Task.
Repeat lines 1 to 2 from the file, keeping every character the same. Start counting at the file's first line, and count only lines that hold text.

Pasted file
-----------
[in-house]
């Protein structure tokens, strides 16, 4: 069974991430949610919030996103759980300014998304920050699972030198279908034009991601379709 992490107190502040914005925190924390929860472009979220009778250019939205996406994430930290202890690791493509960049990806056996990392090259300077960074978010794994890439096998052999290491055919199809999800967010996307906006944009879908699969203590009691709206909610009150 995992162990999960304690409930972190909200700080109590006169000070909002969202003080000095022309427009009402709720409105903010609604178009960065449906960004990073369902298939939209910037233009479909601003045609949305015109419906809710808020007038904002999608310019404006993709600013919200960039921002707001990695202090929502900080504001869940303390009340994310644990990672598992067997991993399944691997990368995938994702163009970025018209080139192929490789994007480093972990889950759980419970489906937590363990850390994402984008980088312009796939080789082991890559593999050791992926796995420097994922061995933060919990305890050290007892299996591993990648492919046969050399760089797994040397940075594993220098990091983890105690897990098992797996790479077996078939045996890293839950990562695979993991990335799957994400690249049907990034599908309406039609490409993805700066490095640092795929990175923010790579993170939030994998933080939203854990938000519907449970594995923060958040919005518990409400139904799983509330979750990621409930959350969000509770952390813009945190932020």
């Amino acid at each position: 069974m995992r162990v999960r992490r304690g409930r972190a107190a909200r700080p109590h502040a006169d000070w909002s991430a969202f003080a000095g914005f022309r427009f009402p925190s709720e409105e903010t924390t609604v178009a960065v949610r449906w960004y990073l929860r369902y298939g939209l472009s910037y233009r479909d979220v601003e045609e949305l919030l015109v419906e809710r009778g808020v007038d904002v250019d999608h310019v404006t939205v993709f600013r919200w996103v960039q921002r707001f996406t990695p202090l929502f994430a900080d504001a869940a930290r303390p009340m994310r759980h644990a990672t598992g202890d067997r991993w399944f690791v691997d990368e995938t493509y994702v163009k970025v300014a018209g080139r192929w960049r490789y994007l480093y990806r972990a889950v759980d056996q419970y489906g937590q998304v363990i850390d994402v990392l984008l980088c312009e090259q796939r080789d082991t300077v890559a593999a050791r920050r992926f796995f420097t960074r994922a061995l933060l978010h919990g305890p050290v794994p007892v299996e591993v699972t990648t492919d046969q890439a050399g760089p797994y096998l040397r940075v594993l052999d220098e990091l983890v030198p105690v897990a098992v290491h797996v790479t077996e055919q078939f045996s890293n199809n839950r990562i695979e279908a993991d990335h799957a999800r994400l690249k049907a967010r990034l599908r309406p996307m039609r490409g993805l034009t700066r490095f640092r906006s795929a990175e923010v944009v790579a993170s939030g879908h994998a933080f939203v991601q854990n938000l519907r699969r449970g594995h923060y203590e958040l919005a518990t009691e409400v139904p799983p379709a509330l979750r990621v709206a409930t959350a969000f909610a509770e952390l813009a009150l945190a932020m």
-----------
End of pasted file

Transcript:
[in-house]
């Protein structure tokens, strides 16, 4: 069974991430949610919030996103759980300014998304920050699972030198279908034009991601379709 992490107190502040914005925190924390929860472009979220009778250019939205996406994430930290202890690791493509960049990806056996990392090259300077960074978010794994890439096998052999290491055919199809999800967010996307906006944009879908699969203590009691709206909610009150 995992162990999960304690409930972190909200700080109590006169000070909002969202003080000095022309427009009402709720409105903010609604178009960065449906960004990073369902298939939209910037233009479909601003045609949305015109419906809710808020007038904002999608310019404006993709600013919200960039921002707001990695202090929502900080504001869940303390009340994310644990990672598992067997991993399944691997990368995938994702163009970025018209080139192929490789994007480093972990889950759980419970489906937590363990850390994402984008980088312009796939080789082991890559593999050791992926796995420097994922061995933060919990305890050290007892299996591993990648492919046969050399760089797994040397940075594993220098990091983890105690897990098992797996790479077996078939045996890293839950990562695979993991990335799957994400690249049907990034599908309406039609490409993805700066490095640092795929990175923010790579993170939030994998933080939203854990938000519907449970594995923060958040919005518990409400139904799983509330979750990621409930959350969000509770952390813009945190932020």